Over 8 in 10 Americans Shifted Financial Priorities Due to Pandemic, Focusing More on Debt and Emergency Funds

Staff Report

Thursday, September 10th, 2020

The COVID-19 pandemic has resulted in a lot of changes, ranging from the postponement of major life events to the way companies do business. A new survey from DepositAccounts reveals that consumers' financial priorities are no exception. In fact, the survey found that an overwhelming 82% of respondents said the coronavirus pandemic has caused them to change their financial priorities in some way. Perhaps the silver lining of the economic cloud brought on by the COVID-19 crisis is that more consumers are developing healthy financial habits during this time of turmoil. 

Key Findings:

  • Of those surveyed, 82% said the coronavirus pandemic has changed their financial priorities in some way, including becoming more focused on paying down debt (36%) and building an emergency fund (33%).

  • When asked what their number one financial priority is right now, consumers said paying off debt (25%), paying monthly bills (19%) and building an emergency fund (14%).

  • The survey revealed that financial priorities vary by age group. Gen Z is most focused on finding a better job (31%), while millennials and Gen X are putting their energy toward paying off debt (25% and 28%, respectively).

  • There were also differences in financial priorities between men and women. Men said their top financial priority is paying off debt (29% versus 22% of women), while women are primarily focused on paying their monthly bills (30% versus 8% of men).

  • Nearly a third (32%) of consumers said they're tracking their spending more often as a result of the coronavirus pandemic. Additionally, 28% are better at sticking to their budget and 24% are saving more money.

  • About 45% of consumers are checking their bank account more frequently than they did prior to the pandemic,mainly to see if their relief check or unemployment benefits were deposited or to track their spending.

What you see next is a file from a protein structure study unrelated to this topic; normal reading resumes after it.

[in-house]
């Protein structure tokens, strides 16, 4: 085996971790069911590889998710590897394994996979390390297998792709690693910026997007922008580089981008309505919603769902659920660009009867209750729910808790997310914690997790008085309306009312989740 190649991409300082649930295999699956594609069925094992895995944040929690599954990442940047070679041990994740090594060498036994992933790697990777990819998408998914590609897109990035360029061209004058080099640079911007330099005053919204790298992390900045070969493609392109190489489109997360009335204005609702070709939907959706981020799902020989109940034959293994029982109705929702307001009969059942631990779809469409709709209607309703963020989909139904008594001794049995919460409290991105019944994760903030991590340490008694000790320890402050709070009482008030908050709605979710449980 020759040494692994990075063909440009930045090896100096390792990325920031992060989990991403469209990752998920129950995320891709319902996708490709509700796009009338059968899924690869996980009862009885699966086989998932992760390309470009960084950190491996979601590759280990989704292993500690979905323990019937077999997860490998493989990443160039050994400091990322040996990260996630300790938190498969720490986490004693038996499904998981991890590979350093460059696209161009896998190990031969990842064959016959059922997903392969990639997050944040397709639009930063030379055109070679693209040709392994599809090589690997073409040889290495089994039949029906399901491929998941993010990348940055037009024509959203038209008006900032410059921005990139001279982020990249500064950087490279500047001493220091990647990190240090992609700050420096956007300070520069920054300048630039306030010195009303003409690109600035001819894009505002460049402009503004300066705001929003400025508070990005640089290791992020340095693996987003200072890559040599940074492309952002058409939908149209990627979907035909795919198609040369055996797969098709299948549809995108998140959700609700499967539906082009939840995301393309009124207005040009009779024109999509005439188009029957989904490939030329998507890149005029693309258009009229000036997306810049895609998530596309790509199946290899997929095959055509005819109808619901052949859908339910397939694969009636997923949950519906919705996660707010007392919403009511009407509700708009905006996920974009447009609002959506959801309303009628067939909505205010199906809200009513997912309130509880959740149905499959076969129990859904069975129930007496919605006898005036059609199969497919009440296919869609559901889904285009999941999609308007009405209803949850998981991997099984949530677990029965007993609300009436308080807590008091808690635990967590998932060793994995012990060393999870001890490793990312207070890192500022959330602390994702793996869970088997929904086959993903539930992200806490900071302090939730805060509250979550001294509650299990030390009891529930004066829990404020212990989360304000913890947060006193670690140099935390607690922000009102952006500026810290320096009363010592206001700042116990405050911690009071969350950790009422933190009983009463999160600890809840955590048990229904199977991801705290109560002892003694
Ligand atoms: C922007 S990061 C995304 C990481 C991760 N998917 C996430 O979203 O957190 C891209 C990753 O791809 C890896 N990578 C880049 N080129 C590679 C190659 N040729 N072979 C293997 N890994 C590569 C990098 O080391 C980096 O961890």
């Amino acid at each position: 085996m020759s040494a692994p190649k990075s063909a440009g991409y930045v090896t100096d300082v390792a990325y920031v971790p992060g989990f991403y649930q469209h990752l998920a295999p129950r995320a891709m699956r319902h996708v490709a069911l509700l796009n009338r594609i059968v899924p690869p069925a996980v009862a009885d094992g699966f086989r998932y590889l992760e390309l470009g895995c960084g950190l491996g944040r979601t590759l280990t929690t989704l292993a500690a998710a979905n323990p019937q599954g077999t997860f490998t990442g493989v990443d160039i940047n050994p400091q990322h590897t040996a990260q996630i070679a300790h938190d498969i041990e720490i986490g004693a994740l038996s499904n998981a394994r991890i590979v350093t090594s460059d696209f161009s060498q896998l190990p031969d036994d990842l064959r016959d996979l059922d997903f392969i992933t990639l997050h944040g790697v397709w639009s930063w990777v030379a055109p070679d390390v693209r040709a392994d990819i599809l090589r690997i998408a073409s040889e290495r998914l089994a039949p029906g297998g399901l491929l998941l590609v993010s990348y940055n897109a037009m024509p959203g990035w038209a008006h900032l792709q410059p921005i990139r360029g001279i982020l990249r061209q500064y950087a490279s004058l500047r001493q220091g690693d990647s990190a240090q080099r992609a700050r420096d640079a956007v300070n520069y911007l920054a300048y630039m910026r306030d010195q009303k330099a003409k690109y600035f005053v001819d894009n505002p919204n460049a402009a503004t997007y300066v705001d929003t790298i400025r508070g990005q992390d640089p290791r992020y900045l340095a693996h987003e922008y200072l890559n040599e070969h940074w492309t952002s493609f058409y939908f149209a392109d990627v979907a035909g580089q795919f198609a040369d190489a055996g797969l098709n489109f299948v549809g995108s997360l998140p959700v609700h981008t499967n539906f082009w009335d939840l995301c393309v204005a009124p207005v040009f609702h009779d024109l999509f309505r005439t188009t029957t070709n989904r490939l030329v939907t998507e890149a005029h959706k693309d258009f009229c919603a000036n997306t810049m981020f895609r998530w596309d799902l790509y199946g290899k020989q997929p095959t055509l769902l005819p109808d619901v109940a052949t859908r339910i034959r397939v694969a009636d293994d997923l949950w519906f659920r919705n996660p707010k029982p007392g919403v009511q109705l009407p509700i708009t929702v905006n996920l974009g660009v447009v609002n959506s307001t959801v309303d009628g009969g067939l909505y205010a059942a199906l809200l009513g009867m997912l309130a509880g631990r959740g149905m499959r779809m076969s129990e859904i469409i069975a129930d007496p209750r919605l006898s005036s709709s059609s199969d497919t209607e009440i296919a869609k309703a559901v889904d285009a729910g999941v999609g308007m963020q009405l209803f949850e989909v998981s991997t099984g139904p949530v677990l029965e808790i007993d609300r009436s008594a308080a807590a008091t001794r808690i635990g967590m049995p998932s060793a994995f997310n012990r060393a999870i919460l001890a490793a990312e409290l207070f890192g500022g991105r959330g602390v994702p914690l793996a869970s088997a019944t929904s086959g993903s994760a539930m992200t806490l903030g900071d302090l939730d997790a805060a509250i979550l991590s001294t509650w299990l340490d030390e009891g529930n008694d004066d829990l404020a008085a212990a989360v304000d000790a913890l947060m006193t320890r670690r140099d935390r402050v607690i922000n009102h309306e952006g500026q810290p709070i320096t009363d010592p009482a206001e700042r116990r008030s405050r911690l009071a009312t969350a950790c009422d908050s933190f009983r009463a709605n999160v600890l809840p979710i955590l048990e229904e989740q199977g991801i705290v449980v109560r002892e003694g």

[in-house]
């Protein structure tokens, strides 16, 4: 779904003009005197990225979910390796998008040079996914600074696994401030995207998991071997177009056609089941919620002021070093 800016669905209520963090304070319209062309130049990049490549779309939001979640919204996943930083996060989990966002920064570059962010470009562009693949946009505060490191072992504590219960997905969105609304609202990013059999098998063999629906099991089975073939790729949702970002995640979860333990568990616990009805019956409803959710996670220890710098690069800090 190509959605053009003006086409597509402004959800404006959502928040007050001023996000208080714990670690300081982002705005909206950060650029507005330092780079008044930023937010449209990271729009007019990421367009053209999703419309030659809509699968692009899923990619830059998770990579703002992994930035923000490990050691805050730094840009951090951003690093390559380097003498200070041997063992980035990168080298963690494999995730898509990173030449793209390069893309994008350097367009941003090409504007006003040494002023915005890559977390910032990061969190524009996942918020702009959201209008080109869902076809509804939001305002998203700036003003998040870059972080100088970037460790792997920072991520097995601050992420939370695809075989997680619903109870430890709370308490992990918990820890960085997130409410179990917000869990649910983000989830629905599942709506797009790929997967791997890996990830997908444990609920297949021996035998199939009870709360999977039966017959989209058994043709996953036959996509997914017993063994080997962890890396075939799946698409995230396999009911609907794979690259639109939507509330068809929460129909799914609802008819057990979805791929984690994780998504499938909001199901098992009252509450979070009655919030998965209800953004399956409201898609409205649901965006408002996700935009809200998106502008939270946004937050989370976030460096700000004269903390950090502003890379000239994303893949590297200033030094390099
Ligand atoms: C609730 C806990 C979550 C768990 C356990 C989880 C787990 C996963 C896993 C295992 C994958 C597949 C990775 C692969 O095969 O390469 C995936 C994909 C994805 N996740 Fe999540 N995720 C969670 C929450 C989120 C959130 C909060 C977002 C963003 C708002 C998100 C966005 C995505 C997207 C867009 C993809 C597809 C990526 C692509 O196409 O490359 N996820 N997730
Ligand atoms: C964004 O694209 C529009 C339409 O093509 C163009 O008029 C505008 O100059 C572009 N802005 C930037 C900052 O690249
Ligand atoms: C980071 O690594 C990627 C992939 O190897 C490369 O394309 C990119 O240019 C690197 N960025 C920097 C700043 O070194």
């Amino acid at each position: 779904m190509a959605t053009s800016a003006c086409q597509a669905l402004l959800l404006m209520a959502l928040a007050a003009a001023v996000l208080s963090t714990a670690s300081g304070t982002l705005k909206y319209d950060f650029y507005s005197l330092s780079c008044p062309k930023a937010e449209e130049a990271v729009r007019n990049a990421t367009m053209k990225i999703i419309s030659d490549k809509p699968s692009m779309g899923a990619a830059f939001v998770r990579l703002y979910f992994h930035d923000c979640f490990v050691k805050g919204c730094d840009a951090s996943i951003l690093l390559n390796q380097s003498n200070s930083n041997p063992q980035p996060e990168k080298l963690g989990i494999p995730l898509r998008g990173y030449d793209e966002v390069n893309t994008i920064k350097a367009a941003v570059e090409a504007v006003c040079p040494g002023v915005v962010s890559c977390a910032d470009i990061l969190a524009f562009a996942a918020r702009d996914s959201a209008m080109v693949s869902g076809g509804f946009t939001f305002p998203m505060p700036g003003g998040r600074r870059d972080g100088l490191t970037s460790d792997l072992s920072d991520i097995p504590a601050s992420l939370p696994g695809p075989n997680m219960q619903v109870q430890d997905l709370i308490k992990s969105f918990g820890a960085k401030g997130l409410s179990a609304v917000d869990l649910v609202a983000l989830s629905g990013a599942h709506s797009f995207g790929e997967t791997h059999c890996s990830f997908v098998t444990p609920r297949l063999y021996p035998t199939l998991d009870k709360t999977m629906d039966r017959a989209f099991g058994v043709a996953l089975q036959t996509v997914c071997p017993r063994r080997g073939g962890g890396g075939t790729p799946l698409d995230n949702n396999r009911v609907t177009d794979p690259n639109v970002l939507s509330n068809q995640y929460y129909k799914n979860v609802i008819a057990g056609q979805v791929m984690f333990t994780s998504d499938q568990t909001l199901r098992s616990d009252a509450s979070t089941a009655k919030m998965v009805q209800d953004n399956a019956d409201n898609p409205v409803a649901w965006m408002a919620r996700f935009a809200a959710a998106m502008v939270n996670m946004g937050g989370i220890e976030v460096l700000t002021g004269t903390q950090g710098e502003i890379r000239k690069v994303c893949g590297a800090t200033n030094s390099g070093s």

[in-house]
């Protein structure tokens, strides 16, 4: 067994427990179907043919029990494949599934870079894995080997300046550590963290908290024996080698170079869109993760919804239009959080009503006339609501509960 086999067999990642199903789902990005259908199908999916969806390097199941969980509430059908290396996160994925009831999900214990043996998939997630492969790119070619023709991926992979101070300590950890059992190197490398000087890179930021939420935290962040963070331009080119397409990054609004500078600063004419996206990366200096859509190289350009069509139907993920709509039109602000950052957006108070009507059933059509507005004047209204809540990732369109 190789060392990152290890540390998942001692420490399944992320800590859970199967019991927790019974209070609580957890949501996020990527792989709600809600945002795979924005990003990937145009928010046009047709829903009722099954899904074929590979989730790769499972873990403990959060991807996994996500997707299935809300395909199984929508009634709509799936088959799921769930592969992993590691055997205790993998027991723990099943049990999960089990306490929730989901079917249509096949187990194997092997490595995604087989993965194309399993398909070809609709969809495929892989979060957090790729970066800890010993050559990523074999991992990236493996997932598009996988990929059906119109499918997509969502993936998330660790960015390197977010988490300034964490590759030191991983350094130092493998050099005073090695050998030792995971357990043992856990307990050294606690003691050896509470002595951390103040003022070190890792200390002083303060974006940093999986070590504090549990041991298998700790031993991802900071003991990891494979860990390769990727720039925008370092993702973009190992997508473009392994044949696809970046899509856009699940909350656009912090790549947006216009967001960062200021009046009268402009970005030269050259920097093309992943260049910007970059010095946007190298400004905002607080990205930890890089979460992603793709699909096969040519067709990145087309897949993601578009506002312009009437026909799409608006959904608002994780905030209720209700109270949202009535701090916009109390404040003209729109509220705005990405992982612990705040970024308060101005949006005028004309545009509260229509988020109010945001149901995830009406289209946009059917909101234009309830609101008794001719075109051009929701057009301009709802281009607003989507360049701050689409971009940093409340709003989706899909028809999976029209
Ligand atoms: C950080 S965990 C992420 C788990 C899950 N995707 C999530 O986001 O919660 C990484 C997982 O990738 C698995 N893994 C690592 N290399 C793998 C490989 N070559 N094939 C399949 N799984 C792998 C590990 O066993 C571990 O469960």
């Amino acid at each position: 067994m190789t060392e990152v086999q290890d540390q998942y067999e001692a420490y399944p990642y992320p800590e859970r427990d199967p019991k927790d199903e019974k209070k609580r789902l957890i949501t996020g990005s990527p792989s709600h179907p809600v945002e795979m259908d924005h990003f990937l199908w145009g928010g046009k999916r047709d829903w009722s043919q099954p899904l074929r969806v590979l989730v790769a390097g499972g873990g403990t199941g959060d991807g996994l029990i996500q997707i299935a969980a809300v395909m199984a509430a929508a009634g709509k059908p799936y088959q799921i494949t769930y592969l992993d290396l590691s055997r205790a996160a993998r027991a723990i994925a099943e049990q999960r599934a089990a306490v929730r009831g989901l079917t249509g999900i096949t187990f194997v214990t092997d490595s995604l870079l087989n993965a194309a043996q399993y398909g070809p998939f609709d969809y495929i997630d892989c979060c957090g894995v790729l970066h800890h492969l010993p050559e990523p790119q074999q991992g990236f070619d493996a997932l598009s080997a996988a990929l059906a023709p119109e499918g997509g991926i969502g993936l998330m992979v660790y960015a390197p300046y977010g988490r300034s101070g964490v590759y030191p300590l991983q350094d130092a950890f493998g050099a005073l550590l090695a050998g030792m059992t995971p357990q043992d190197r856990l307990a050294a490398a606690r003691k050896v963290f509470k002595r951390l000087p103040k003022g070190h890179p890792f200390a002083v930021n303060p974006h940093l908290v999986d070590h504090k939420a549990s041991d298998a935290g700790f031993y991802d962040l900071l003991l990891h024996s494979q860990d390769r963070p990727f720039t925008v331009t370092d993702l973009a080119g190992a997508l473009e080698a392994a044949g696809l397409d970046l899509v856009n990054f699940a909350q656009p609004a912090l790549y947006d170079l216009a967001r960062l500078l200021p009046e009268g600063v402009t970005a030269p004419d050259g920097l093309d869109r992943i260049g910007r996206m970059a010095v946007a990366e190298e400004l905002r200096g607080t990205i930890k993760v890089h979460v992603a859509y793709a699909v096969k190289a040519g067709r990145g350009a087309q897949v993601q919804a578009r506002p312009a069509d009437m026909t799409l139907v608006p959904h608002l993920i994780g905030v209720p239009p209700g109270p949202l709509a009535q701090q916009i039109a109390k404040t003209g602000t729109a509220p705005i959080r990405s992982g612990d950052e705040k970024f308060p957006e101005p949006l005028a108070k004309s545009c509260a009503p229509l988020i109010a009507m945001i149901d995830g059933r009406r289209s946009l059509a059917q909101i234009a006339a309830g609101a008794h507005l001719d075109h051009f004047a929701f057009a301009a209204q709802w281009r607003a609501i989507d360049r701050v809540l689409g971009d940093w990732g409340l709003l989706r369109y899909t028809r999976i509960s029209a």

• Consumers have learned a number of money lessons from the crisis. The top three most important lessons consumers said they've learned are the necessity of having an emergency fund (28%), the importance of paying off debt during the good times (19%) and the fact that no industry or role is immune to layoffs (19%).

"The focus should first be to establish at least a small emergency fund, with an amount of around $1,000. That can be used to pay for small emergencies, and that could prevent going further into debt," said Ken Tumin, founder of DepositAccounts. "After that, the focus should be to pay off high-interest debt. Once progress on that is made, effort can go toward building the emergency fund along with paying off other debt."

To view the full report, visit: https://www.depositaccounts.com/blog/long-term-savings-habits-changes-amid-pandemic.html.


DepositAccounts commissioned Qualtrics to conduct an online survey of 1,010 Americans, with the sample base proportioned to represent the overall population. We defined generations as the following ages in 2020:

  • Gen Z as ages 18 to 23

  • Millennials as ages 24 to 39

  • Gen X as ages 40 to 54

  • Baby boomers as ages 55 to 74

  • Silent generation as ages 75 and older

The survey was fielded July 24-26, 2020.